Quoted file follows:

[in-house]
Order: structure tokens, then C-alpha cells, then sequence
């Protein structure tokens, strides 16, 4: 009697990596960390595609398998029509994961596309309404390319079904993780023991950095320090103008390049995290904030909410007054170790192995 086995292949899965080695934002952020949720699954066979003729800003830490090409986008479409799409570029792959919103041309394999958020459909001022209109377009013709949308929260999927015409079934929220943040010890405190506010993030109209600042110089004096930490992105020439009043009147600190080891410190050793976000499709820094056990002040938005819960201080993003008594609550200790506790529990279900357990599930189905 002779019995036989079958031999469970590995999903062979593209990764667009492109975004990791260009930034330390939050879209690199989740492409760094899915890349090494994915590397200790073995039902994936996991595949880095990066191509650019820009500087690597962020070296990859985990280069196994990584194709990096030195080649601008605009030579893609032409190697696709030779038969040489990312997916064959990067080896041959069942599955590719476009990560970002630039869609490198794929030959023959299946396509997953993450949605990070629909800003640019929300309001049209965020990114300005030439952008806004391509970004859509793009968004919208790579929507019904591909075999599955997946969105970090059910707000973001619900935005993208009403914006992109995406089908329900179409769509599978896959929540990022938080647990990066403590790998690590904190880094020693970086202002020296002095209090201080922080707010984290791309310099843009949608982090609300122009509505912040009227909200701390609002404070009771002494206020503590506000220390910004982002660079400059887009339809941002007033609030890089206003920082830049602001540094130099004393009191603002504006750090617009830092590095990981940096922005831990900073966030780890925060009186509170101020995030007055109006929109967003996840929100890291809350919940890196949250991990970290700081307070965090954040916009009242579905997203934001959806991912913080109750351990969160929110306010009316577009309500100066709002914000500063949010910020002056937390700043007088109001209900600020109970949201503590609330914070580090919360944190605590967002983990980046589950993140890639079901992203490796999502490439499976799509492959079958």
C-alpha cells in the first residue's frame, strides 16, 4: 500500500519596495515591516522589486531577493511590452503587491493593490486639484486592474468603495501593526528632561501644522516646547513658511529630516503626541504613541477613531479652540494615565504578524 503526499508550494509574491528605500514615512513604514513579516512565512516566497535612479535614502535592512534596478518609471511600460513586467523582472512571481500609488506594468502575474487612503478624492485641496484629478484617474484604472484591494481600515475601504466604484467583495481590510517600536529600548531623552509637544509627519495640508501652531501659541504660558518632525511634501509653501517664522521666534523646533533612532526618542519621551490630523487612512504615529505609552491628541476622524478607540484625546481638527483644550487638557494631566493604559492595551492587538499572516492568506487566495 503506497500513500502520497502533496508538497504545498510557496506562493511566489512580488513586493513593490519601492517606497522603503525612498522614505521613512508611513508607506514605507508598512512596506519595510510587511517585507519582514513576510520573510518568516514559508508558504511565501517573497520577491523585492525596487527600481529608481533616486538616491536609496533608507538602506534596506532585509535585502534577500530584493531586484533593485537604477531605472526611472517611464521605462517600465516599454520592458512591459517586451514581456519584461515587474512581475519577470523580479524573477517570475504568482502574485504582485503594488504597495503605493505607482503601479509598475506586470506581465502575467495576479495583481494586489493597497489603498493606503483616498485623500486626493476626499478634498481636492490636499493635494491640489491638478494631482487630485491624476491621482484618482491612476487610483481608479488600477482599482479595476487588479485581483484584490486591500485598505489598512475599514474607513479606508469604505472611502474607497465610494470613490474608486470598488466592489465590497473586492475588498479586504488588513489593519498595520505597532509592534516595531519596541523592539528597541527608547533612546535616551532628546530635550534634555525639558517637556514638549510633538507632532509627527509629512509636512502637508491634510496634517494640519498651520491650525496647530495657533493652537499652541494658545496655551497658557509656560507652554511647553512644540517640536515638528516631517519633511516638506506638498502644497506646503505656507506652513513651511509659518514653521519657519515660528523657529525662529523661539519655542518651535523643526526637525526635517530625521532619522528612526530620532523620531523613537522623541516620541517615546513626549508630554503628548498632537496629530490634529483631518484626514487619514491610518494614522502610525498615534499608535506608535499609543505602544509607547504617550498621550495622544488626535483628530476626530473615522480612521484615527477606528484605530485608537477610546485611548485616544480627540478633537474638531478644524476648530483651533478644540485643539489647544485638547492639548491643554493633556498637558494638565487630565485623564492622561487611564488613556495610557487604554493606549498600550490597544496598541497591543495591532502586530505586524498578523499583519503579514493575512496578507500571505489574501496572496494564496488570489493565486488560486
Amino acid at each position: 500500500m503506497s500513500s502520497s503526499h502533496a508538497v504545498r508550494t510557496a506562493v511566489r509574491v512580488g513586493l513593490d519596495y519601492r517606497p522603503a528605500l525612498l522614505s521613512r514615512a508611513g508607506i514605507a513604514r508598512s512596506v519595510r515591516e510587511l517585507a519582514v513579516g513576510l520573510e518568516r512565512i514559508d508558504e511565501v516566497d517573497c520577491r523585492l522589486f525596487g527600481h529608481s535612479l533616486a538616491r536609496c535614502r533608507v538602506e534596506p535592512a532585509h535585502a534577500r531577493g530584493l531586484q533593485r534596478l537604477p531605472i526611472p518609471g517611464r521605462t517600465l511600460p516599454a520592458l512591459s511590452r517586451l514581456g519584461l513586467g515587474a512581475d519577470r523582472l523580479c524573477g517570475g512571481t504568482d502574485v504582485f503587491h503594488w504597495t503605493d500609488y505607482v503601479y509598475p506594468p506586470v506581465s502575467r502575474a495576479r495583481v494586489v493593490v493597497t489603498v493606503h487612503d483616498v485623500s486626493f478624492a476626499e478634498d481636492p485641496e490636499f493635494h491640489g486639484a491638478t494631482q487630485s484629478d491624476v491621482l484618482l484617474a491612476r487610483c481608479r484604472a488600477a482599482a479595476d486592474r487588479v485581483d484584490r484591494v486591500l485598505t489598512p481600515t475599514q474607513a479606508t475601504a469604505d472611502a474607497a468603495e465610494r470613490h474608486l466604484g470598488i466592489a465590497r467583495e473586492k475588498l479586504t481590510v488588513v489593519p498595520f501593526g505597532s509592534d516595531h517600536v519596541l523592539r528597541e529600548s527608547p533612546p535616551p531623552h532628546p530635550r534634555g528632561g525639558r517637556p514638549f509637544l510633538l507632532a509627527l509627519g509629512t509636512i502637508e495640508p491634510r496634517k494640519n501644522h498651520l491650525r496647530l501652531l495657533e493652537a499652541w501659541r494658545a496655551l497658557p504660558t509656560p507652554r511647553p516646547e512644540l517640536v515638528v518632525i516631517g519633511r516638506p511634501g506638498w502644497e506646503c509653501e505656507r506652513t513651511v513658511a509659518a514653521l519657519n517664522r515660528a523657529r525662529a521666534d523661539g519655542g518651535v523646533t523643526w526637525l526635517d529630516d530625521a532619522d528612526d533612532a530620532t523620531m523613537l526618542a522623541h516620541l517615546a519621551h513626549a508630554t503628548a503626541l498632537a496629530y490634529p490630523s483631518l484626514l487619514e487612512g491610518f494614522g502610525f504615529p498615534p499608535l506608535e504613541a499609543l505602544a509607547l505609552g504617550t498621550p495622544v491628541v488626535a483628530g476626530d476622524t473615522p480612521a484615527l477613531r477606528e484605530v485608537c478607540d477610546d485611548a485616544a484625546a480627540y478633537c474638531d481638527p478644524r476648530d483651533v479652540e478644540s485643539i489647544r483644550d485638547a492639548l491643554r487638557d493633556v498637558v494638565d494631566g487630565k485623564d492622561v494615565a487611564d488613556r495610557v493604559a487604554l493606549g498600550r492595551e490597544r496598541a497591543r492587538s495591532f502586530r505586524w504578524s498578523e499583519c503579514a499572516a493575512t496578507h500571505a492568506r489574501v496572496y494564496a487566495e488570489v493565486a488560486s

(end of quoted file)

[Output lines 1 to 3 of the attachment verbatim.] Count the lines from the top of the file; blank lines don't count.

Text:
[in-house]
Order: structure tokens, then C-alpha cells, then sequence
């Protein structure tokens, strides 16, 4: 009697990596960390595609398998029509994961596309309404390319079904993780023991950095320090103008390049995290904030909410007054170790192995 086995292949899965080695934002952020949720699954066979003729800003830490090409986008479409799409570029792959919103041309394999958020459909001022209109377009013709949308929260999927015409079934929220943040010890405190506010993030109209600042110089004096930490992105020439009043009147600190080891410190050793976000499709820094056990002040938005819960201080993003008594609550200790506790529990279900357990599930189905 002779019995036989079958031999469970590995999903062979593209990764667009492109975004990791260009930034330390939050879209690199989740492409760094899915890349090494994915590397200790073995039902994936996991595949880095990066191509650019820009500087690597962020070296990859985990280069196994990584194709990096030195080649601008605009030579893609032409190697696709030779038969040489990312997916064959990067080896041959069942599955590719476009990560970002630039869609490198794929030959023959299946396509997953993450949605990070629909800003640019929300309001049209965020990114300005030439952008806004391509970004859509793009968004919208790579929507019904591909075999599955997946969105970090059910707000973001619900935005993208009403914006992109995406089908329900179409769509599978896959929540990022938080647990990066403590790998690590904190880094020693970086202002020296002095209090201080922080707010984290791309310099843009949608982090609300122009509505912040009227909200701390609002404070009771002494206020503590506000220390910004982002660079400059887009339809941002007033609030890089206003920082830049602001540094130099004393009191603002504006750090617009830092590095990981940096922005831990900073966030780890925060009186509170101020995030007055109006929109967003996840929100890291809350919940890196949250991990970290700081307070965090954040916009009242579905997203934001959806991912913080109750351990969160929110306010009316577009309500100066709002914000500063949010910020002056937390700043007088109001209900600020109970949201503590609330914070580090919360944190605590967002983990980046589950993140890639079901992203490796999502490439499976799509492959079958």